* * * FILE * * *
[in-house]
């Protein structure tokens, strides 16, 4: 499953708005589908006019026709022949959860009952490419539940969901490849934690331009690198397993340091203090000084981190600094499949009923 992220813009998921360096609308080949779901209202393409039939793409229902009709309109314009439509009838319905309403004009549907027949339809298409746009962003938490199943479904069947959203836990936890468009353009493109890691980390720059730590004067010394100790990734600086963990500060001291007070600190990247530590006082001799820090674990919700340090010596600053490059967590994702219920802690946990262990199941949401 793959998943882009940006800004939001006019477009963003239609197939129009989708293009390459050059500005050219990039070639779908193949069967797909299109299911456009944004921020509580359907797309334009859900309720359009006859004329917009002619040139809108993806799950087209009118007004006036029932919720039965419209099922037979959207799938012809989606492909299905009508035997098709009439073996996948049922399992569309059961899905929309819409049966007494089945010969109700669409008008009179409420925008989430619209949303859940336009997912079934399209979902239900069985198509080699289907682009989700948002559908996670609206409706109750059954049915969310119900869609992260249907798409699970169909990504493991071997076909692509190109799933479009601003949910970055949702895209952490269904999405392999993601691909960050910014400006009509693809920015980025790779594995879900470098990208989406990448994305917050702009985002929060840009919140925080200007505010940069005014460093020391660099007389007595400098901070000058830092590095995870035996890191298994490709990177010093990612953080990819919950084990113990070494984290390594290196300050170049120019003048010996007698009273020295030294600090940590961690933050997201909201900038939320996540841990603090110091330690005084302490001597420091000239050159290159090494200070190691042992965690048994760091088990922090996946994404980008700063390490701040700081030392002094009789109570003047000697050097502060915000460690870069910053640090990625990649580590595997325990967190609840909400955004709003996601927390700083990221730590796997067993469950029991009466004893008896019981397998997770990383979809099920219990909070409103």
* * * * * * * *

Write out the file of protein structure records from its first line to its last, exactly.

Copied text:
[in-house]
């Protein structure tokens, strides 16, 4: 499953708005589908006019026709022949959860009952490419539940969901490849934690331009690198397993340091203090000084981190600094499949009923 992220813009998921360096609308080949779901209202393409039939793409229902009709309109314009439509009838319905309403004009549907027949339809298409746009962003938490199943479904069947959203836990936890468009353009493109890691980390720059730590004067010394100790990734600086963990500060001291007070600190990247530590006082001799820090674990919700340090010596600053490059967590994702219920802690946990262990199941949401 793959998943882009940006800004939001006019477009963003239609197939129009989708293009390459050059500005050219990039070639779908193949069967797909299109299911456009944004921020509580359907797309334009859900309720359009006859004329917009002619040139809108993806799950087209009118007004006036029932919720039965419209099922037979959207799938012809989606492909299905009508035997098709009439073996996948049922399992569309059961899905929309819409049966007494089945010969109700669409008008009179409420925008989430619209949303859940336009997912079934399209979902239900069985198509080699289907682009989700948002559908996670609206409706109750059954049915969310119900869609992260249907798409699970169909990504493991071997076909692509190109799933479009601003949910970055949702895209952490269904999405392999993601691909960050910014400006009509693809920015980025790779594995879900470098990208989406990448994305917050702009985002929060840009919140925080200007505010940069005014460093020391660099007389007595400098901070000058830092590095995870035996890191298994490709990177010093990612953080990819919950084990113990070494984290390594290196300050170049120019003048010996007698009273020295030294600090940590961690933050997201909201900038939320996540841990603090110091330690005084302490001597420091000239050159290159090494200070190691042992965690048994760091088990922090996946994404980008700063390490701040700081030392002094009789109570003047000697050097502060915000460690870069910053640090990625990649580590595997325990967190609840909400955004709003996601927390700083990221730590796997067993469950029991009466004893008896019981397998997770990383979809099920219990909070409103």